In the section on State authority, the European Parliament invites the European Commission to consider the application of a moratorium on facial recognition technology. In particular, the ban would focus “on the use of these systems [Facial Recognition Technologies] in public spaces by public authorities and in premises meant for education and healthcare, as well as on the use of facial recognition systems by law enforcement authorities in semi-public spaces such as airports, until the technical standards can be considered fully fundamental rights-compliant, the results derived are non-biased and non-discriminatory, and there are strict safeguards against misuse that ensure the necessity and proportionality of using such technologies”.

Transport and Private International Law

The EP highlights the benefits that AI could bring, for instance in the field of transport. In fact it “stresses that intelligent transport systems mitigate traffic congestion, increase safety and accessibility and contribute to improving the management of traffic flows, efficiency and mobility solutions; draws attention to the increased exposure of traditional transport networks to cyber threats”.

The guidelines also focus on autonomous vehicles, highlighting their great potential to improve “mobility, safety and bring environmental benefits”. Accordingly, it invites “the Commission and the Member States to ensure cooperation among regulators and all stakeholders relevant to the deployment of automated road vehicles in the EU”.

The European Parliament indicates that AI can also help to resolve private international law disputes “by creating models to identify the competent jurisdiction and applicable law for each case, and also to identify the most sensitive conflicts and laws and propose ways of resolving them”. However, the “public must be properly informed about the uses of AI in international private law” as for example the increased use of autonomous vehicles in the European Union risks creating numerous disputes in the field of private international law. It highlights that this area “must be the subject of specific European rules stipulating the legal regime applicable in the event of cross-border damage”.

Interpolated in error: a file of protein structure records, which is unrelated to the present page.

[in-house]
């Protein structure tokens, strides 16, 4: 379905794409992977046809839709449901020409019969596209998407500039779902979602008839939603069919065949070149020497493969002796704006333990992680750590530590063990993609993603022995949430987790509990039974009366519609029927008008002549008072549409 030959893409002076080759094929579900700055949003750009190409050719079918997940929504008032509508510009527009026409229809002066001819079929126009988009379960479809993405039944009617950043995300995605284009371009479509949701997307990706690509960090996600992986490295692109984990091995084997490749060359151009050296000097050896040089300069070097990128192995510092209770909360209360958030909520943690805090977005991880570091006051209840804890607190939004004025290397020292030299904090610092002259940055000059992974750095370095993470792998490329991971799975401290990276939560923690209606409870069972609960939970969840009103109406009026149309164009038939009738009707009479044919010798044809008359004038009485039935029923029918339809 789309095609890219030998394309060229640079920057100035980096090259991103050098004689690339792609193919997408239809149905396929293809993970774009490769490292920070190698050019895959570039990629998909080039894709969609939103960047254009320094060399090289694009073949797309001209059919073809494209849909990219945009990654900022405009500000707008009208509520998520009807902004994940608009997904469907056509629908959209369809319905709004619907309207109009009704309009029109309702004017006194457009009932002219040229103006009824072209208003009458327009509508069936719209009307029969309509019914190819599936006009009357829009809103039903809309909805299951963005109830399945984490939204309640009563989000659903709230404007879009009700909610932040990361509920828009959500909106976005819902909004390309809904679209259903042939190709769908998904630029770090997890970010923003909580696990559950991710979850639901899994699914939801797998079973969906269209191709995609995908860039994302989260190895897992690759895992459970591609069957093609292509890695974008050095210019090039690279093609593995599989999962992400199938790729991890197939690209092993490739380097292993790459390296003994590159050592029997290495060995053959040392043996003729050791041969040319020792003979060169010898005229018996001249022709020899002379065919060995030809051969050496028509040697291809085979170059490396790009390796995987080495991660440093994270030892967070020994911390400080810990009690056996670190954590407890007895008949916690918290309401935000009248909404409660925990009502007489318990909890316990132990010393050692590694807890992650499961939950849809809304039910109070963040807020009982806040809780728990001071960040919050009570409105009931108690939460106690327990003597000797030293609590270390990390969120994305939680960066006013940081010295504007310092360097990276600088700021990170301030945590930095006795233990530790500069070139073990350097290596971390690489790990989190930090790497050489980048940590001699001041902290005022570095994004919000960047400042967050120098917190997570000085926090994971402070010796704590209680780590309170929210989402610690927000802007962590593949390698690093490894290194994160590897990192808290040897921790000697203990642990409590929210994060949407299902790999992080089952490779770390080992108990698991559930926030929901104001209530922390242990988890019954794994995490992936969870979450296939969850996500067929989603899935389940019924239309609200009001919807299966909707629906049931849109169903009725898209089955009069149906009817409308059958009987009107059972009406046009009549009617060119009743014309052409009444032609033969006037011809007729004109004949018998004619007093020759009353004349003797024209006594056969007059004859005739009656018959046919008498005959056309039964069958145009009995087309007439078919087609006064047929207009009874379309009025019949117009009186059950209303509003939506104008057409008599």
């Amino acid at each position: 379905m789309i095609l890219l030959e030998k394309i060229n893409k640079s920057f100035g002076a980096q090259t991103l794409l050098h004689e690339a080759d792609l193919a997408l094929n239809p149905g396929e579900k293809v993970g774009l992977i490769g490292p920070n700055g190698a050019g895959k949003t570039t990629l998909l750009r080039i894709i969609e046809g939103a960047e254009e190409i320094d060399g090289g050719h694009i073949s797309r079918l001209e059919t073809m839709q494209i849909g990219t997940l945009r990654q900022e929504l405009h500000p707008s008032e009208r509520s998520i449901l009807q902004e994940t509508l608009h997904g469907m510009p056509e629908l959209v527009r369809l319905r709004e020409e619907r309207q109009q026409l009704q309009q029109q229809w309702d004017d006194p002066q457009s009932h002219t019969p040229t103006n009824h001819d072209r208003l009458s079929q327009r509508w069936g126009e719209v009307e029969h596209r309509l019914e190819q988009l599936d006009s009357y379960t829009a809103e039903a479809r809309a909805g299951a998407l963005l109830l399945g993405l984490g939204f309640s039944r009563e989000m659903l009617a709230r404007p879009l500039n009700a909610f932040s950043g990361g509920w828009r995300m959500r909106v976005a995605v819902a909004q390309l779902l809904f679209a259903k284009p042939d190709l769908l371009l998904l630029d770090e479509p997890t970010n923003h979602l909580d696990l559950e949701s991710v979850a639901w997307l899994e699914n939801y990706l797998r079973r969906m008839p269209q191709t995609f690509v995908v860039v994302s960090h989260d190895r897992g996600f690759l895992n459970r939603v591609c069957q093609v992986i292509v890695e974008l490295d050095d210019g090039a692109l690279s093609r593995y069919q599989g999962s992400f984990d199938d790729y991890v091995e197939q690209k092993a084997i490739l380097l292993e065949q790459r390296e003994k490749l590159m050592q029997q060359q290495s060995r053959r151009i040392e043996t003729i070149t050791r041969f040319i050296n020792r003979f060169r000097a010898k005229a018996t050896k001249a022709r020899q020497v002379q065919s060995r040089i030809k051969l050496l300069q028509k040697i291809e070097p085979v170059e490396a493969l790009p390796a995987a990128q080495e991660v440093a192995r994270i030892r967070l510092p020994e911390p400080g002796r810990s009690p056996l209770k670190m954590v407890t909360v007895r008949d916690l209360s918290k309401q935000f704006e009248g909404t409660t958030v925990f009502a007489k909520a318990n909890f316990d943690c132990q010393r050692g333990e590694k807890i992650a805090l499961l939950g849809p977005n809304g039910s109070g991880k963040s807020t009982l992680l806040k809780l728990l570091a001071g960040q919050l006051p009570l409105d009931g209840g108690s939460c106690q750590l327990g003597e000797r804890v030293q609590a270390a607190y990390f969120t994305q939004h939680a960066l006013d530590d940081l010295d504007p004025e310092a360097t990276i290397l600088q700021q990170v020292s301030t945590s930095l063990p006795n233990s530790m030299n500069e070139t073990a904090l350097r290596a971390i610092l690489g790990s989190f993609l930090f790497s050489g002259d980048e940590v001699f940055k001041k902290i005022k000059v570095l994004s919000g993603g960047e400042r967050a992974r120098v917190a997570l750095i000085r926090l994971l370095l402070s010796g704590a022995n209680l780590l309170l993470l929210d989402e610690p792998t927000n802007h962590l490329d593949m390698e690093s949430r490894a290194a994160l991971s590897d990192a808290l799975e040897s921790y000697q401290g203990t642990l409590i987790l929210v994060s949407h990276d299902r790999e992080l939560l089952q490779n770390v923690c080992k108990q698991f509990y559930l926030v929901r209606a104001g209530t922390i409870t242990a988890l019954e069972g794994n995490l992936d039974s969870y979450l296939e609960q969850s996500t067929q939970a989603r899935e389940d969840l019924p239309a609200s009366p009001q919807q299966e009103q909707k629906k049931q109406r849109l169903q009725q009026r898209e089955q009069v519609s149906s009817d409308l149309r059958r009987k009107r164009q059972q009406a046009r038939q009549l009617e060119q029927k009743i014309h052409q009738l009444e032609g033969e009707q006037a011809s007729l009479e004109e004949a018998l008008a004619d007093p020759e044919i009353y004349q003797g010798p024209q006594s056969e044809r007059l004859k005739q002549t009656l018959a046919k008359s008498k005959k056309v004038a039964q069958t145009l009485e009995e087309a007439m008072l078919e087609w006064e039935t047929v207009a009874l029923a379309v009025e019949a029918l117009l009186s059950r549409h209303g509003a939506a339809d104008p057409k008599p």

Finally, the resolution puts forward four guiding principles. It: 

  • “Considers that AI technologies and network systems should aim to provide legal certainty for citizens; underlines, therefore, that rules on conflict of laws and jurisdictions should continue to apply, while taking into account citizens’ interests, as well as the need to reduce the risk of forum-shopping; recalls that AI cannot replace humans in the judicial process when it comes to passing sentence or taking a final decision of any kind, as such decisions must always be taken by a human, and be strictly subject to human verification and due process; insists that when using evidence provided by AI-assisted technologies, the judicial authorities should have the obligation to provide reasons for their decisions;
  • Recalls that AI is a scientific advance which must not undermine the law, but must on the contrary always be governed by it — in the European Union by the law emanating from its institutions and its Member States — and that under no circumstances can AI, robotics and related technologies contravene fundamental rights, democracy and the rule of law;
  • Stresses that AI used for defence purposes should be: responsible, equitable, traceable, reliable and governable;
  • Considers that artificial intelligence, robotics and related technologies, including the software, algorithms and data used or produced by such technologies, regardless of the field in which they are used, should be developed in a secure and technically rigorous manner”.